How Bad Data Happens
by Andrew McCall
A lot of what we do as data engineers is fix things that have broken. Either we’ve been alerted to something having failed with that job again. Or some user or another is telling us that some value for a record is wrong.
How did we get here?
When you’re writing a web service that takes a value, you can force the user to give you one or reject their request as invalid. Data, is different, imagine you’ve got a warehouse that has data from a few micro-services and downstream some reporting.
We have a user service that holds some details about a user and a widget service that maybe monitors some IoT devices and sends an alert to the user’s mobile number if a widget stops working.
If the data from your user service comes in without a mobile number, what do you do? It doesn’t really matter how the required field got to be null, in the upstream and there are plenty of reasons it can and will happen, but for the sake of this scenario let’s assume it was because a developer introduced a “bug.”
I quote bug there, but it’s equally likely that what the developer introduced wasn’t a bug at all. The required field may have been required before but due to other system changes isn’t needed for some use cases anymore.
Now you have data flowing from one of the micro-services which is invalid. How do you handle that?
Well, you’ve got a few options, none ideal:
- Accept the broken data.
- Drop the record and continue
- Fix the data in flight.
I’m going to argue for all sorts of reasons (but not here) your least worst option is to maintain consistency with the source at least for ingestion purposes. So the last two in my opinion are out.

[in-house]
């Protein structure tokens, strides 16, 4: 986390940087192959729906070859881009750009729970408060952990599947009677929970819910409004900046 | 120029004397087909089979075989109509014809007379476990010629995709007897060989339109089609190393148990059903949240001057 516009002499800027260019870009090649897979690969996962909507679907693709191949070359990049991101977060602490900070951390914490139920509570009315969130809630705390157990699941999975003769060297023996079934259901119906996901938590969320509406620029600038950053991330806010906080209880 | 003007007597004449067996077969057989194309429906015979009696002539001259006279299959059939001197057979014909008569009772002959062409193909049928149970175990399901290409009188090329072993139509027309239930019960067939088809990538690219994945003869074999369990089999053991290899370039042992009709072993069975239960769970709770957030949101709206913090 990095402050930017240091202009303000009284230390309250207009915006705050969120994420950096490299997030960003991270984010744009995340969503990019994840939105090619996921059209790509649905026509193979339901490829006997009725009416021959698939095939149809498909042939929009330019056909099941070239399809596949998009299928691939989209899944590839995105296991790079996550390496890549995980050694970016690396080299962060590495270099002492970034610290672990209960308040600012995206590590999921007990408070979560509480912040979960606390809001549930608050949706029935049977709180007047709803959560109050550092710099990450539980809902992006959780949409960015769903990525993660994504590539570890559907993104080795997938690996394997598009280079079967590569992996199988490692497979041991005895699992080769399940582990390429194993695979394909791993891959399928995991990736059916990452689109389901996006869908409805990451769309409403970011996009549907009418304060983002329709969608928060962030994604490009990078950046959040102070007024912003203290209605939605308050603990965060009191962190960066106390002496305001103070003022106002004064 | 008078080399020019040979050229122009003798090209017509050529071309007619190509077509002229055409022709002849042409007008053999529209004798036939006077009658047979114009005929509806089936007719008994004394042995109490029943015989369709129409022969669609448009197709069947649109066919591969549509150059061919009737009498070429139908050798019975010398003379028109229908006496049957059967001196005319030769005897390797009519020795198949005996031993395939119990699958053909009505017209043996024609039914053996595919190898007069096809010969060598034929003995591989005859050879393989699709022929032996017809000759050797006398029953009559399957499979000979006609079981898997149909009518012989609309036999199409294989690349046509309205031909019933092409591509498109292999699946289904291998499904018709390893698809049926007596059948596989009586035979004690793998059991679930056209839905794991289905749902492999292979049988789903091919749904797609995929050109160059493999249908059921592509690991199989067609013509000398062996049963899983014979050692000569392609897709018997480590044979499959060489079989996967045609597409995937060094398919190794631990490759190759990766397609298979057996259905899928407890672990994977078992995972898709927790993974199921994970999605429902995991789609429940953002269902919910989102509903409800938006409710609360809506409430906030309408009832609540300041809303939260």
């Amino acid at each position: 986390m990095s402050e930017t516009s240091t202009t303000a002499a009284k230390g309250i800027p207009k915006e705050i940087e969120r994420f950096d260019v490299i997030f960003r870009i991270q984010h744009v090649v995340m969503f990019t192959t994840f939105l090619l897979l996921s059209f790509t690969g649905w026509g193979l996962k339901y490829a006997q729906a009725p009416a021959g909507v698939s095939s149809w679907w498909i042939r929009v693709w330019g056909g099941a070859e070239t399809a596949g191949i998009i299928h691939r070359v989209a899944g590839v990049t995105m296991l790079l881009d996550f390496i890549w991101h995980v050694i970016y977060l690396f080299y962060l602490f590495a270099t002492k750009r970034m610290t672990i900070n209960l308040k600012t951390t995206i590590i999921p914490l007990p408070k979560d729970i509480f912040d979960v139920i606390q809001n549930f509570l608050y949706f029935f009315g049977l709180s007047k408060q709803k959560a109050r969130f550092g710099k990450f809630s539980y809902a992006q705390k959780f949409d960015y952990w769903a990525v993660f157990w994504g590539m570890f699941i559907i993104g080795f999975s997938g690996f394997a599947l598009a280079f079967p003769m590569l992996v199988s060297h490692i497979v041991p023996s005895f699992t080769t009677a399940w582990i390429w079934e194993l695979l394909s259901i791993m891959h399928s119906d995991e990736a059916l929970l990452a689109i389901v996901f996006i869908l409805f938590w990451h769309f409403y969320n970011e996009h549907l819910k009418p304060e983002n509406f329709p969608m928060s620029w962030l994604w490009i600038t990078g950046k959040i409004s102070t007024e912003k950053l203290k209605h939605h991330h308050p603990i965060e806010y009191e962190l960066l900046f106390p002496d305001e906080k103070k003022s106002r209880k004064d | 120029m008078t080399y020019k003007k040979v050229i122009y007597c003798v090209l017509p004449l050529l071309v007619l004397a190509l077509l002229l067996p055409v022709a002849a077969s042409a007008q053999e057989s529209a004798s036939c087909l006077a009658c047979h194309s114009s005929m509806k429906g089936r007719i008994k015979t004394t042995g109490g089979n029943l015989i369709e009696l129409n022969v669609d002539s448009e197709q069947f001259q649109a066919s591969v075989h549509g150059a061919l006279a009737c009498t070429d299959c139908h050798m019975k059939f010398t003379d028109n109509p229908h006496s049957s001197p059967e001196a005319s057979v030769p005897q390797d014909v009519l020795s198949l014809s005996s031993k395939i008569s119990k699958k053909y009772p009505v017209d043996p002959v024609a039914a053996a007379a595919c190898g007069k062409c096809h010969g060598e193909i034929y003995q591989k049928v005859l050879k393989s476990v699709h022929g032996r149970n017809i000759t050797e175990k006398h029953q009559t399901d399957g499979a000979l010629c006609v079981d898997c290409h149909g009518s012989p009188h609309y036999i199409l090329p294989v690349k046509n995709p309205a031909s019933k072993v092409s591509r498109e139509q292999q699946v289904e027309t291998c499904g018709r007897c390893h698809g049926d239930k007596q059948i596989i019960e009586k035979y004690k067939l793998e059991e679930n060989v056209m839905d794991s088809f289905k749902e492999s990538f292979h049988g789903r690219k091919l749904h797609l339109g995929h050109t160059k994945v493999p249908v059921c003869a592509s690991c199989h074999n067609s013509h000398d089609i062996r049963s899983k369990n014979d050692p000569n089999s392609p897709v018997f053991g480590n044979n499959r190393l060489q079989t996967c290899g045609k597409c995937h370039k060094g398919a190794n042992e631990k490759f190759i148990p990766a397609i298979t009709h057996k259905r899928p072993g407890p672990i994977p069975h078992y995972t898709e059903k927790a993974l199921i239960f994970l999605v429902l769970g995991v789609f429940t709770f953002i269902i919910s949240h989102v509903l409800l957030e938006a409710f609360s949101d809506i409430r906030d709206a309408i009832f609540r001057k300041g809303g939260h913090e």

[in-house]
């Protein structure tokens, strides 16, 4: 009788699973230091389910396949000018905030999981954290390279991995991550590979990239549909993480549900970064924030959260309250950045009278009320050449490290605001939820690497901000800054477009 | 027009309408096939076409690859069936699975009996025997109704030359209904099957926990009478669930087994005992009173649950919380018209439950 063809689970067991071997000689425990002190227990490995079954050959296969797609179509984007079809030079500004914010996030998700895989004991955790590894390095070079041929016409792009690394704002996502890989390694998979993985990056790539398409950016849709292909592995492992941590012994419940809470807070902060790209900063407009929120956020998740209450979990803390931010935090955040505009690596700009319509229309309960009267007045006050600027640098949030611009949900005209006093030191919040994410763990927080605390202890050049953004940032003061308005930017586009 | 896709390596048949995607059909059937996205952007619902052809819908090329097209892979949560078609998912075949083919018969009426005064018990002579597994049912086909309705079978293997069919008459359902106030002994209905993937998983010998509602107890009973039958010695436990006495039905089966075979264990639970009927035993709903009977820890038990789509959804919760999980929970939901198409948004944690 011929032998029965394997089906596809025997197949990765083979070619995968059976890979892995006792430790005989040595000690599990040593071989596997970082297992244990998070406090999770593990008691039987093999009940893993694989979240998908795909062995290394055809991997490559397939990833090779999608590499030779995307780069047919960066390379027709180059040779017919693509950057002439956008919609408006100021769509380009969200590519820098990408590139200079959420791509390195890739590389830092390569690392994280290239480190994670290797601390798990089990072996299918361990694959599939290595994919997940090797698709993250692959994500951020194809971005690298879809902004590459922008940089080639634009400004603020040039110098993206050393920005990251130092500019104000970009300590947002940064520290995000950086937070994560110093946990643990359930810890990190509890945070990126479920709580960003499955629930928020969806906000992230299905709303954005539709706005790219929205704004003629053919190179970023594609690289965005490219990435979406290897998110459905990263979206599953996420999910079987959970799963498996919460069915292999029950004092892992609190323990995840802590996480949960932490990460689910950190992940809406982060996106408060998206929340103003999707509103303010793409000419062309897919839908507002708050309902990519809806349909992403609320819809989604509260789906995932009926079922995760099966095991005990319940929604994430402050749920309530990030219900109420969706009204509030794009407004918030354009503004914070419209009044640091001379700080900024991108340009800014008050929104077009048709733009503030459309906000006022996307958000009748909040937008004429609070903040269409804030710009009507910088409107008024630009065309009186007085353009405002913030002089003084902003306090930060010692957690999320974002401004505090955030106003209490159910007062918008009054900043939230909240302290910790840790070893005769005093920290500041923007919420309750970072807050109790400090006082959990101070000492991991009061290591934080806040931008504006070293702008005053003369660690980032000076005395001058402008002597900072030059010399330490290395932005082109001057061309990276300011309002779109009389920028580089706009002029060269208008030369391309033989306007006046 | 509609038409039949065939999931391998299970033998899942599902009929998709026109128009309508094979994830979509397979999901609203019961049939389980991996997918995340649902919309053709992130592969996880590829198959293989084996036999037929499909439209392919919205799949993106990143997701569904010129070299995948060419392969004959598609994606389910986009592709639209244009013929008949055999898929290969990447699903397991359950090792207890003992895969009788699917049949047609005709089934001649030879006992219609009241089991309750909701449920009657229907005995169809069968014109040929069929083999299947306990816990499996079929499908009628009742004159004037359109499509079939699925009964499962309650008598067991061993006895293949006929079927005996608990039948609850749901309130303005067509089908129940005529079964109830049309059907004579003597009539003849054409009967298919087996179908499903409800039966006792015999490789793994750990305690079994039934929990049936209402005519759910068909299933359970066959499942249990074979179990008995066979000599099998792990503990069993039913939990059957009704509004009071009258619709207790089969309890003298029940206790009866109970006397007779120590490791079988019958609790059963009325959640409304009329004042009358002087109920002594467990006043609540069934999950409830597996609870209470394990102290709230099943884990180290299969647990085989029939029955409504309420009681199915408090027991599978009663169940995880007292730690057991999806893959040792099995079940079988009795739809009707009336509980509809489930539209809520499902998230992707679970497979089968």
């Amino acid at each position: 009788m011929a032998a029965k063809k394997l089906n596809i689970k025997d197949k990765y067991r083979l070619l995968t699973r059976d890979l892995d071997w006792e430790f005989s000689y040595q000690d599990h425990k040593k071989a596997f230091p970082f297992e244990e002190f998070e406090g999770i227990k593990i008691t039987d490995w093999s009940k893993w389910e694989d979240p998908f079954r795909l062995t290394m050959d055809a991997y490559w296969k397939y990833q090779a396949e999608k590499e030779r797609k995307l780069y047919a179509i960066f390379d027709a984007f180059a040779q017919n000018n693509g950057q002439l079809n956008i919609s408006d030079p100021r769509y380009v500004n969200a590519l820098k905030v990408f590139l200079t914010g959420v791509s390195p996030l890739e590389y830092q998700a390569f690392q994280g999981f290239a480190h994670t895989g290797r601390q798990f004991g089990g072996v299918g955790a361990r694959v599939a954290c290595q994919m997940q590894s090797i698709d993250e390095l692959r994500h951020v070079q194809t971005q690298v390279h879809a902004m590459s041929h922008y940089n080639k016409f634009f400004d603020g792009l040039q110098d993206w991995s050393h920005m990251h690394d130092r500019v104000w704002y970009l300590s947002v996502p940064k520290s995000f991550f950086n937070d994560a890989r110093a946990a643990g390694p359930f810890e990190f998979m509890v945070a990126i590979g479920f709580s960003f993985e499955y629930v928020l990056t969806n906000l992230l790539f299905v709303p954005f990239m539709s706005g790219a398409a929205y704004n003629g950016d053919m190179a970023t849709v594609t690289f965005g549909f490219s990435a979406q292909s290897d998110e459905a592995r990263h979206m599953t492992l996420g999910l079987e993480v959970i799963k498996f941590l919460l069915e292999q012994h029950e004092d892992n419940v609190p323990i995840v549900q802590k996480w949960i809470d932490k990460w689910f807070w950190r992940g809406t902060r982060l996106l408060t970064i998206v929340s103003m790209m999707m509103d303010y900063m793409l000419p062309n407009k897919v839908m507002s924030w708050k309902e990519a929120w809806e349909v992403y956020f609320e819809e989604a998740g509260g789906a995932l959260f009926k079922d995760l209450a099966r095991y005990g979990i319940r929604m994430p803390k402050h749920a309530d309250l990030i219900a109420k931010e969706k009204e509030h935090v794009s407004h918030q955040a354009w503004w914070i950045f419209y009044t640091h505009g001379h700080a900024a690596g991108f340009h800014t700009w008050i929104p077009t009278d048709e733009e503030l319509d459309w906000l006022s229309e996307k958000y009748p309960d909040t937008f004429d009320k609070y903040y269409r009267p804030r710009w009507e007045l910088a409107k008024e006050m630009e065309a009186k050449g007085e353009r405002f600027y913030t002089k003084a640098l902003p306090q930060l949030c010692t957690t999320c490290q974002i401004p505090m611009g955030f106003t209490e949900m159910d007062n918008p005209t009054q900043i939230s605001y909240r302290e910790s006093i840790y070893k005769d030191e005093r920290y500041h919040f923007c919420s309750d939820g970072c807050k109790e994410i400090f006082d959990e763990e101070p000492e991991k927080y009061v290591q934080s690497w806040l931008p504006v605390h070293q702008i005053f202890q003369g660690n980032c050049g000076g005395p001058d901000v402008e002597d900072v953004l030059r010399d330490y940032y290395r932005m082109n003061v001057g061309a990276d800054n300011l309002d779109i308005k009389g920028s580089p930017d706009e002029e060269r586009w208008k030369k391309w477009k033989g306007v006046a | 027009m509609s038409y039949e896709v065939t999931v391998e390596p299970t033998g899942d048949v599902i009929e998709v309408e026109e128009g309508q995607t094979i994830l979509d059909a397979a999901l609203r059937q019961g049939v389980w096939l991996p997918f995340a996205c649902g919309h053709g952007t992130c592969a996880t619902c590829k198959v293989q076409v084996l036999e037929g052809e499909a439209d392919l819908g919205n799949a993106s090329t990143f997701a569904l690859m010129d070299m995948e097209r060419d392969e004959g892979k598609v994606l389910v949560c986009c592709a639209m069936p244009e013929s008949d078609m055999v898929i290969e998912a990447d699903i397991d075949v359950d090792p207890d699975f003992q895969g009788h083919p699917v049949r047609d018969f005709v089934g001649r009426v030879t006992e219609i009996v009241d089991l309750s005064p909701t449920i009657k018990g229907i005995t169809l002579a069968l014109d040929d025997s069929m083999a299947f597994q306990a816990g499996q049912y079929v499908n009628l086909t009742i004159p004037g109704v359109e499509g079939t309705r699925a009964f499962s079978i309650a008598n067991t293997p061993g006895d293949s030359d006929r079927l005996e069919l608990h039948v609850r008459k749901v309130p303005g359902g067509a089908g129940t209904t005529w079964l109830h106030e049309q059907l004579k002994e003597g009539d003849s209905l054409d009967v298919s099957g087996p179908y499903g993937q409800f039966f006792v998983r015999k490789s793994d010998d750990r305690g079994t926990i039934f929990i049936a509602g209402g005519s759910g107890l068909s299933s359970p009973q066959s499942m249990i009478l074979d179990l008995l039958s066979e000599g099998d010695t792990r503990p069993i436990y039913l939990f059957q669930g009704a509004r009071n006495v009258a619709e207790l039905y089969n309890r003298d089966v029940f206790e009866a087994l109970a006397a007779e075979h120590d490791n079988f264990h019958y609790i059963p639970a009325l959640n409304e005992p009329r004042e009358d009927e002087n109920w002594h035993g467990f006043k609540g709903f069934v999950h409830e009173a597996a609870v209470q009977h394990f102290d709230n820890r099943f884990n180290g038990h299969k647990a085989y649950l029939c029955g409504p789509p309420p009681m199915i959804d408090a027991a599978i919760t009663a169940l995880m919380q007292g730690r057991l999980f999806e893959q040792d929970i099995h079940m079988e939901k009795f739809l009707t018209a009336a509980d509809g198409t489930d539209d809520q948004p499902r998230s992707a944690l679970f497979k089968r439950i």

So what now? You’ve got a record that you’ve accepted as broken… before we get there… Do you even know?
How do you measure data quality?
Many organisations have some scripts that are run by an engineering team that let them monitor jobs for errors. Some maybe even have some more advanced reconciliation scripts they can run as part of the process to check the data. This is mostly for the consumption of the engineering teams monitoring the jobs and allows them to be notified that something has gone wrong.
These are generally good at spotting data that may be missing, but usually not so good at implementing business rules around the context, and more often than not consumers of the data are completely in the dark.
So most organisations, let’s be honest, only notice data quality issues when someone else notices and complains. It could be an analyst or even an end user. This is a pretty broken and pretty sorry state of affairs.
Tooling, is there light at the end of the tunnel?
Some organisations are starting to adopt DQ tools which do some form of data profiling. My problem with these tools is they’re focusing on data quality as a governance function, the same way we treated testing and QA decades ago. As something to centralise the rules around across a whole organisation so they can be applied consistently to all data. The idea being that if all data follows the same rules you can apply the same rules across the board, enforce them and even fix the data in flight.
I don’t only think this is the wrong way to do things, I think it’s a fantasy to think it’s even possible.